• Clarity of transformation goals in teams and across teams
  • The health of teams where behaviors such as blaming and placating, or a focus primarily on process and hierarchy are recognized as detrimental to the transformation
  • Intentional decisions about consistency of behavior not just standards and practices around process and metrics
  • Supporting the benefits of congruency over enforced enforced behaviors

8. Failure to Create Fast Feedback

 (photo: Flickr CC)

Did you know that Sir Isaac Newton never had an apple fall on his head? He was, however, the father of the fundamental law of cause and effect. Little did he know the impact his physics would have on software development in the 21st century. Through the Industrial Age into the Age of Information, we’ve been clinging to cause and effect in how we build our organizations and how we expect them to work. Frederick Taylor and Henry Ford took advantage of this principle too. At its core, the assembly line uses cause and effect to create sequential, predictable, repeatable processes. Feedback loops on quality were less important or non-existent compared to how many items came off the line at any given point.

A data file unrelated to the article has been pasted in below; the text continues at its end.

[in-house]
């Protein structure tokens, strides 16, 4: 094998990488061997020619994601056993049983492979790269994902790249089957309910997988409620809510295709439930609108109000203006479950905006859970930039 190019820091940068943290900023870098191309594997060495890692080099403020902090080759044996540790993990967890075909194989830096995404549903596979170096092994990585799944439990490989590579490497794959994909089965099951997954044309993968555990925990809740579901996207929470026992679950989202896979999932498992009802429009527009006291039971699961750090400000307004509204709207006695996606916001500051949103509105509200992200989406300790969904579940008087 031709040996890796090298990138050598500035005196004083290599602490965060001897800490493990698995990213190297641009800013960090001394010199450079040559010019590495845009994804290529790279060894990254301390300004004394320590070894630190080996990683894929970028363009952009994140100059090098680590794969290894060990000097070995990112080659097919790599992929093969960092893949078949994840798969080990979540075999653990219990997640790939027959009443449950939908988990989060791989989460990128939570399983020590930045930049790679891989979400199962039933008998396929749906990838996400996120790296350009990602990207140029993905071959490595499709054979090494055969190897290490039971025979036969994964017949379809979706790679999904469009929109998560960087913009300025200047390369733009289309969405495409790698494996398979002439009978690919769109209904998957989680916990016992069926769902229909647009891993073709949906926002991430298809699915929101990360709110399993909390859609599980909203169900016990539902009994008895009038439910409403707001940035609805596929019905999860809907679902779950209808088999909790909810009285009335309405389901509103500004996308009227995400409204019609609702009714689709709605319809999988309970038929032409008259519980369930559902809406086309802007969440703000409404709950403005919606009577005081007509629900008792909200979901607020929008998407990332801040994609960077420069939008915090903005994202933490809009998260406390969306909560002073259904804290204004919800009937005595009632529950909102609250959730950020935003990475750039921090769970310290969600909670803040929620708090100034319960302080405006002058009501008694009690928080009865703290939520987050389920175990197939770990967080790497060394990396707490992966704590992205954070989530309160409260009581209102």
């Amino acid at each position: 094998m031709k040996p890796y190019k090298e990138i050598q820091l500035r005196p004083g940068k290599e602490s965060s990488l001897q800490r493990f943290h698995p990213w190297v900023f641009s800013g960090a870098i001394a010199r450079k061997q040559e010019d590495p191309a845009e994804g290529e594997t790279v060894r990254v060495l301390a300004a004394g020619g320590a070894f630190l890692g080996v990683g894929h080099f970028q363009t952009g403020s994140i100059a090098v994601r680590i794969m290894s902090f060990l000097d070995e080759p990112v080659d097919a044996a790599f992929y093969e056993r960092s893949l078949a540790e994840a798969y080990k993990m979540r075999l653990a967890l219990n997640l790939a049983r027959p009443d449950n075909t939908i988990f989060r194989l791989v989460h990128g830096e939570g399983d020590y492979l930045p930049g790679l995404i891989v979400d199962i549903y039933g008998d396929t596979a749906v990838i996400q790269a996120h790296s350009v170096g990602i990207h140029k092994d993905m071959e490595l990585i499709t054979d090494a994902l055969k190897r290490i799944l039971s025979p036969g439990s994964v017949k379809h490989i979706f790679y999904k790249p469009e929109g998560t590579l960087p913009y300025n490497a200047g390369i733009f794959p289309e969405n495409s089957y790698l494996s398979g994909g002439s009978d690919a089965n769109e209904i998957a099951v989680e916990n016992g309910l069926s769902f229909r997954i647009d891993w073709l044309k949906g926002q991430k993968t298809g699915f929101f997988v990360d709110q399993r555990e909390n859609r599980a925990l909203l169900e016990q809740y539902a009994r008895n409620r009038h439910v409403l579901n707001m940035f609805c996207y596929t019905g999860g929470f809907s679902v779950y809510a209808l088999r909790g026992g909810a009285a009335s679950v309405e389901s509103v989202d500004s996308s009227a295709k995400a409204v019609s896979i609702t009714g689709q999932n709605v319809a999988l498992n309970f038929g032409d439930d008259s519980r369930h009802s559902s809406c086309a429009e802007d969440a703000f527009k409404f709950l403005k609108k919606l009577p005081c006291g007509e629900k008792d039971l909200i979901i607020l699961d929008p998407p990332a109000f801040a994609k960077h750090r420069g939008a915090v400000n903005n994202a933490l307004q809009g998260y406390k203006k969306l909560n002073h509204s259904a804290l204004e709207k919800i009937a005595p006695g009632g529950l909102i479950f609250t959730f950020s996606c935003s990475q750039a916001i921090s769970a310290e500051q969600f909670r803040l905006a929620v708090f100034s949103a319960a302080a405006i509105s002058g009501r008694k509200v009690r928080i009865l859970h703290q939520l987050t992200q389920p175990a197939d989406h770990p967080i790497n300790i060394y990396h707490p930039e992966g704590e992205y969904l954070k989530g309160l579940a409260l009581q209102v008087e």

But where are we now? The nature of our knowledge work is inconsistent with the predictable, sequential work Newton helped foster. Yes, gravity still exists in a congruent world (well, at least in mine it does) but there’s much more going on. This is particularly true in an Agile transformation.

The forms we take, the behaviors we bring, the knowledge we carry all impact how we can stay in congruency. That means we need to embrace regular learning as a core practice in our work.

How would you know that your Agile transformation remains largely informed by Newtonian physics? Think about these behaviors:

  • Clinging to a strict sense of predictability for when feature work will be completed
  • One centralized organization deciding all standards and rules for every team at the start of the transformation